The outsize increase in the Fed’s balance sheet during and after the Financial Crisis of 2007-2008 quite obviously had little or no effect on the M2 or on inflation. Are there reasons to think that conditions now are different?
A major concern is that banks may not want to hold the additional reserves in excess of requirements. Why not? About a third of these excess reserves are held by U.S. branches of foreign banks. These reserves satisfy a recently added requirement for banks: the liquidity coverage ratio. Reserves at the European Central Bank (ECB) also satisfy this requirement but the Federal Reserve pays interest for holding reserves at the Fed while the ECB charges interest for holding reserves at the ECB. There is foreign-exchange risk associated with holding dollars instead of euros, but that apparently does not deter foreign banks from holding liquidity at the Fed instead of the ECB. Large U.S. banks also are subject to the liquidity coverage ratio.
Is the demand for excess reserves unlimited? There is a major constraint on banks’ desire to hold excess reserves paying a relatively low interest rate. That constraint is a required leverage ratio imposed by banking regulations. The leverage ratio is a minimum requirement of equity capital in a bank relative to assets. Expansion of assets by acquiring excess reserves eventually runs into the leverage ratio, at which point equity capital would have to be issued to satisfy the required leverage ratio and increase holdings of reserves. Given the cost of capital and the interest rate on excess reserves, any bank doing this would be reducing the value of the bank to shareholders. In short, banks will eventually stop adding excess reserves.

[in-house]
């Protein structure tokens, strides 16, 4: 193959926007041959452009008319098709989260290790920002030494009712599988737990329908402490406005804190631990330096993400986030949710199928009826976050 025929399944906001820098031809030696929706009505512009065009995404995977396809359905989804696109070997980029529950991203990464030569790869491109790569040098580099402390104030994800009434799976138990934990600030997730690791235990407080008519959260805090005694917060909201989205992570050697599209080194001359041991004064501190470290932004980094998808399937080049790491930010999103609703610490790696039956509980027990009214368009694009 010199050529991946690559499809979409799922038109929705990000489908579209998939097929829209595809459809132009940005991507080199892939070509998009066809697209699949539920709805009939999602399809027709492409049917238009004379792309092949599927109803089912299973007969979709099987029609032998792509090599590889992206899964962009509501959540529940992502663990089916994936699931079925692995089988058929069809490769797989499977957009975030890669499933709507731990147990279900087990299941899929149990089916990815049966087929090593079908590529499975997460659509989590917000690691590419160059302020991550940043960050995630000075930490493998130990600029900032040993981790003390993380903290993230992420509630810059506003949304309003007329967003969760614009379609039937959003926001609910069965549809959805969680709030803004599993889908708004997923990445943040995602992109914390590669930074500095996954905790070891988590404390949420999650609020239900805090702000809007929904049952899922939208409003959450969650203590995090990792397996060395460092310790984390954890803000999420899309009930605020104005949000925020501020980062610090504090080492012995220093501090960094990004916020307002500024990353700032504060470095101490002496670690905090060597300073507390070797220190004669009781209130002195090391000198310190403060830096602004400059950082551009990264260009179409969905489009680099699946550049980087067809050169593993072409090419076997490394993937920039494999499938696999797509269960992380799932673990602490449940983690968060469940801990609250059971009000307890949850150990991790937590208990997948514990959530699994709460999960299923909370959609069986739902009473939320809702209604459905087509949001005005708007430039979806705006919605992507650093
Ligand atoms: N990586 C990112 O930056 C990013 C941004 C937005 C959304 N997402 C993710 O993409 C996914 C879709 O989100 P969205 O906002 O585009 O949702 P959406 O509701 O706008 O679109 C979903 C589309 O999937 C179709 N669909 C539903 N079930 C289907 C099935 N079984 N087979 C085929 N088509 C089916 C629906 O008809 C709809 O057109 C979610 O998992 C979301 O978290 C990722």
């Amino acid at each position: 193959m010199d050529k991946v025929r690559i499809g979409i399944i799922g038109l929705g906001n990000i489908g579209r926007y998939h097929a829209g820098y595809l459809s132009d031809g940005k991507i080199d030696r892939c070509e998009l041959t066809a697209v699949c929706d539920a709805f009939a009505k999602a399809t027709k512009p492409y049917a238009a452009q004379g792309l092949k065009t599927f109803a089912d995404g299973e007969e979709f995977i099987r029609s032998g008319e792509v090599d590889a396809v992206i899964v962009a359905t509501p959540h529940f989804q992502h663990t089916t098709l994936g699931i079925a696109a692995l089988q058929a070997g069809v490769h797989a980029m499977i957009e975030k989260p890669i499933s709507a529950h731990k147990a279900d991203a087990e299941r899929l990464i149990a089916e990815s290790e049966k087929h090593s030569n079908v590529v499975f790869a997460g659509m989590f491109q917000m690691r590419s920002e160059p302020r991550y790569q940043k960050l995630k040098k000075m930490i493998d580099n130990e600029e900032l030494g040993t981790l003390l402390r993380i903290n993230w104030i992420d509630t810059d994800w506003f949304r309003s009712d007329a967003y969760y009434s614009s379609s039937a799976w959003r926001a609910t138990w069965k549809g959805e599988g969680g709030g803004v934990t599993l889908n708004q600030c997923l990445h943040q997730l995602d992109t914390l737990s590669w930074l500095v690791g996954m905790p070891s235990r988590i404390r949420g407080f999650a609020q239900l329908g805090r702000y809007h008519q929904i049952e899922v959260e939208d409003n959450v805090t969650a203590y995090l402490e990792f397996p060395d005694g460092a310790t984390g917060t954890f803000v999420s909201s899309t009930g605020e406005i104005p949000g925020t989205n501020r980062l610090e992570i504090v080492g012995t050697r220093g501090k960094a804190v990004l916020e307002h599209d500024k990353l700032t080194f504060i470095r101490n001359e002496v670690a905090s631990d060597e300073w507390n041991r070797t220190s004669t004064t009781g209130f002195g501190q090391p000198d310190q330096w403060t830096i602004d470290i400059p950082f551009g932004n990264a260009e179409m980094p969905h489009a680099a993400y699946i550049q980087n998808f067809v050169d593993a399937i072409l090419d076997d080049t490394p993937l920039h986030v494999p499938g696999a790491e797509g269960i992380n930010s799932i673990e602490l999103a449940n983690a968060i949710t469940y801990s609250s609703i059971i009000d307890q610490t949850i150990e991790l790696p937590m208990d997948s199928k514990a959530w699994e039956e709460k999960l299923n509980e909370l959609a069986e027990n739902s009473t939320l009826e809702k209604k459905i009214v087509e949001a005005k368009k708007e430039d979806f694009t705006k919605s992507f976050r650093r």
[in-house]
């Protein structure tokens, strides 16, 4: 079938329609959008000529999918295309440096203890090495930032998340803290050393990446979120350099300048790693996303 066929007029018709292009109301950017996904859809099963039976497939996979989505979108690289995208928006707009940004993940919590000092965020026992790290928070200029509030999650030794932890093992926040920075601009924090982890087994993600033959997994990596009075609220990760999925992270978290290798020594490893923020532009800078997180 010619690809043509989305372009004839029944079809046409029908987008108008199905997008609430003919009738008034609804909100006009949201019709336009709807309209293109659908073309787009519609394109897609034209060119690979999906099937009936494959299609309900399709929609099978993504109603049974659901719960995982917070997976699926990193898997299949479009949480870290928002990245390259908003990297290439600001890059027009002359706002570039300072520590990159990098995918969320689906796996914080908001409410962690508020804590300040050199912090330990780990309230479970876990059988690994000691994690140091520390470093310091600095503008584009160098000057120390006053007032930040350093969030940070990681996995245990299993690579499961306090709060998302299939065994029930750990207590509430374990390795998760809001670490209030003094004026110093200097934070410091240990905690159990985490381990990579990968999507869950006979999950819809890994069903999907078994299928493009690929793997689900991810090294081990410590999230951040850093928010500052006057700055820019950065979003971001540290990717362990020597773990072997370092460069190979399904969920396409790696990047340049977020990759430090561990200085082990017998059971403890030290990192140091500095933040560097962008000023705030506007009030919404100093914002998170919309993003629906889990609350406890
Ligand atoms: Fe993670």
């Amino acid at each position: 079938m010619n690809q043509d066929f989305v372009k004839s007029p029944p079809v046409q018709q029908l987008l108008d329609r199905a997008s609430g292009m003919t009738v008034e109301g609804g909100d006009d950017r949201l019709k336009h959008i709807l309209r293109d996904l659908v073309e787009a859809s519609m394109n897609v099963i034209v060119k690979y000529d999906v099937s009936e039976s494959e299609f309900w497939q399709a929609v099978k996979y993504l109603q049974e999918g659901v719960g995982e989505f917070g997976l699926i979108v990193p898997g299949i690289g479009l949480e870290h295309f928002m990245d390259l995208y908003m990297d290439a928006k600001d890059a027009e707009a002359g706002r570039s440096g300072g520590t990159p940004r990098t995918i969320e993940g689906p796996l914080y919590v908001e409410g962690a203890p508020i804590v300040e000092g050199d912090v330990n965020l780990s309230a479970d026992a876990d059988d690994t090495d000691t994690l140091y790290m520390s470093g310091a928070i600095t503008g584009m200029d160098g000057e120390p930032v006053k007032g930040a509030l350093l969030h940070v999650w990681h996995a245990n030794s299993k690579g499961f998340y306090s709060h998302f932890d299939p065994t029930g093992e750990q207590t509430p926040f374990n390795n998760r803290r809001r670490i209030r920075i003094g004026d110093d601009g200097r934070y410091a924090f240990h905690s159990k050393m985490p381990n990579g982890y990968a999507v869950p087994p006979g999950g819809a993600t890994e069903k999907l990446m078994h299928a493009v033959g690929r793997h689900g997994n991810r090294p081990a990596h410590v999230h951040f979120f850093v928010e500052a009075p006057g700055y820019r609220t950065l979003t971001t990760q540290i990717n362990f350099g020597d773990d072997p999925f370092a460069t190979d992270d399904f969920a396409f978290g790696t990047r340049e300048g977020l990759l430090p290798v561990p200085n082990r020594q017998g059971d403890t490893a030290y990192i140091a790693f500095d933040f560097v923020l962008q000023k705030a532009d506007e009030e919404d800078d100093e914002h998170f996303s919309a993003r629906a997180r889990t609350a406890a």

If a bank doesn’t want to hold an increase in its excess reserves, what can it do when its excess reserves increase? Instead of holding the excess reserves, the bank can loan the money out or buy a security after holding reserves equal to a fraction of its increase in customer deposits. Other banks would do the same. Through the traditional multiple expansion of deposits, the money stock would, unlike in recent years, increase because excess reserves are increasing. If the Fed does not reduce excess reserves, an increase in the money stock ensues.
Such an increase in the money stock due to Fed policy would increase the dollar value of goods and services produced. Printing money does not increase production of goods and services for very long if ever. Increases in prices and inflation ensue.
The recent and prospective increases in excess reserves are different because the creation of excess reserves did not run into the leverage ratio. Without running into the leverage ratio, monetary policy from 2010 to 2020 could let the demand for money determine the quantity of money. With low expected inflation, the growth of money was consistent with that low expected inflation and in fact low inflation followed. If the Fed increases excess reserves and holds fast to those increases, inflation can result if banks no longer find it advantageous to hold those excess reserves.
How big is this risk? It is fair to say that no one knows. As recently as Spring 2019, the Fed was reducing excess reserves and found that banks wanted to hold a much higher level of excess reserves than expected. Similarly, the upper limit to how much excess reserves banks want to hold is uncertain.
Not knowing the relationship between monetary policy and inflation is a risky way to conduct monetary policy. Maybe everything will work out fine; maybe not.